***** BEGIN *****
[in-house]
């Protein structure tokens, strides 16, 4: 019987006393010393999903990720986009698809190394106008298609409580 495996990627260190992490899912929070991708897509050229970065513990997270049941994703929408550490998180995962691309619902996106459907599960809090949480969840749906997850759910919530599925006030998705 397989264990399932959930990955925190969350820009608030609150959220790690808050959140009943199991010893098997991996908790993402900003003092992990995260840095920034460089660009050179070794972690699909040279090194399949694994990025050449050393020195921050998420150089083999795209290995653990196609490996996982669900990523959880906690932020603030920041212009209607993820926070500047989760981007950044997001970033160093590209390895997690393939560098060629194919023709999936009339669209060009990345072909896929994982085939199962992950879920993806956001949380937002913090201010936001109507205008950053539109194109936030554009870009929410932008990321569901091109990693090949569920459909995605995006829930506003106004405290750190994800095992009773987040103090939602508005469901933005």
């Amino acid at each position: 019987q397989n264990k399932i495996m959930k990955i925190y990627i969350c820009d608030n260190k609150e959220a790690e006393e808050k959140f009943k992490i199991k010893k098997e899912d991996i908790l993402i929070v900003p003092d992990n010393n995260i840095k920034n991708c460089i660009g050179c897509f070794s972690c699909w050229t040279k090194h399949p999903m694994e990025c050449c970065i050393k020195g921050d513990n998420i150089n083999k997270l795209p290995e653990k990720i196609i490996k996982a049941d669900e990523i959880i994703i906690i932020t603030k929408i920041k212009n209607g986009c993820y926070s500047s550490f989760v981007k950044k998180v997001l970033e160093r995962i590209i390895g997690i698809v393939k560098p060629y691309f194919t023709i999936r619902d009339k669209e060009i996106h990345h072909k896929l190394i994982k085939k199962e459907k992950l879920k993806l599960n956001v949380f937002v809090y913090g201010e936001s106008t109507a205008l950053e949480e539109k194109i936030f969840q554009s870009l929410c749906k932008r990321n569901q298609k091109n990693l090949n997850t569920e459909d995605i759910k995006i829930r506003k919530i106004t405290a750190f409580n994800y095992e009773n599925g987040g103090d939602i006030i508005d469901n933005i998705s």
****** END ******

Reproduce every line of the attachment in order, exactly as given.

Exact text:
[in-house]
């Protein structure tokens, strides 16, 4: 019987006393010393999903990720986009698809190394106008298609409580 495996990627260190992490899912929070991708897509050229970065513990997270049941994703929408550490998180995962691309619902996106459907599960809090949480969840749906997850759910919530599925006030998705 397989264990399932959930990955925190969350820009608030609150959220790690808050959140009943199991010893098997991996908790993402900003003092992990995260840095920034460089660009050179070794972690699909040279090194399949694994990025050449050393020195921050998420150089083999795209290995653990196609490996996982669900990523959880906690932020603030920041212009209607993820926070500047989760981007950044997001970033160093590209390895997690393939560098060629194919023709999936009339669209060009990345072909896929994982085939199962992950879920993806956001949380937002913090201010936001109507205008950053539109194109936030554009870009929410932008990321569901091109990693090949569920459909995605995006829930506003106004405290750190994800095992009773987040103090939602508005469901933005």
């Amino acid at each position: 019987q397989n264990k399932i495996m959930k990955i925190y990627i969350c820009d608030n260190k609150e959220a790690e006393e808050k959140f009943k992490i199991k010893k098997e899912d991996i908790l993402i929070v900003p003092d992990n010393n995260i840095k920034n991708c460089i660009g050179c897509f070794s972690c699909w050229t040279k090194h399949p999903m694994e990025c050449c970065i050393k020195g921050d513990n998420i150089n083999k997270l795209p290995e653990k990720i196609i490996k996982a049941d669900e990523i959880i994703i906690i932020t603030k929408i920041k212009n209607g986009c993820y926070s500047s550490f989760v981007k950044k998180v997001l970033e160093r995962i590209i390895g997690i698809v393939k560098p060629y691309f194919t023709i999936r619902d009339k669209e060009i996106h990345h072909k896929l190394i994982k085939k199962e459907k992950l879920k993806l599960n956001v949380f937002v809090y913090g201010e936001s106008t109507a205008l950053e949480e539109k194109i936030f969840q554009s870009l929410c749906k932008r990321n569901q298609k091109n990693l090949n997850t569920e459909d995605i759910k995006i829930r506003k919530i106004t405290a750190f409580n994800y095992e009773n599925g987040g103090d939602i006030i508005d469901n933005i998705s």